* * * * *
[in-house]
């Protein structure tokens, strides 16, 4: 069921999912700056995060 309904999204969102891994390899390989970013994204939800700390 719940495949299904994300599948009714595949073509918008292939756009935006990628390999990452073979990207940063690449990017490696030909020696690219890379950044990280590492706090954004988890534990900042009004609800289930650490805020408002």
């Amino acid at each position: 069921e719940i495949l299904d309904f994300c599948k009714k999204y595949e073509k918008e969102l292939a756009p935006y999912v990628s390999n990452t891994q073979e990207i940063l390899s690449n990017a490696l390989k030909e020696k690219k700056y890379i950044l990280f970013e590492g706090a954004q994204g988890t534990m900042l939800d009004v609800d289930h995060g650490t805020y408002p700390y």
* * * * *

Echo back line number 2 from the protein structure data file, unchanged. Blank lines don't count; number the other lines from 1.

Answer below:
């Protein structure tokens, strides 16, 4: 069921999912700056995060 309904999204969102891994390899390989970013994204939800700390 719940495949299904994300599948009714595949073509918008292939756009935006990628390999990452073979990207940063690449990017490696030909020696690219890379950044990280590492706090954004988890534990900042009004609800289930650490805020408002």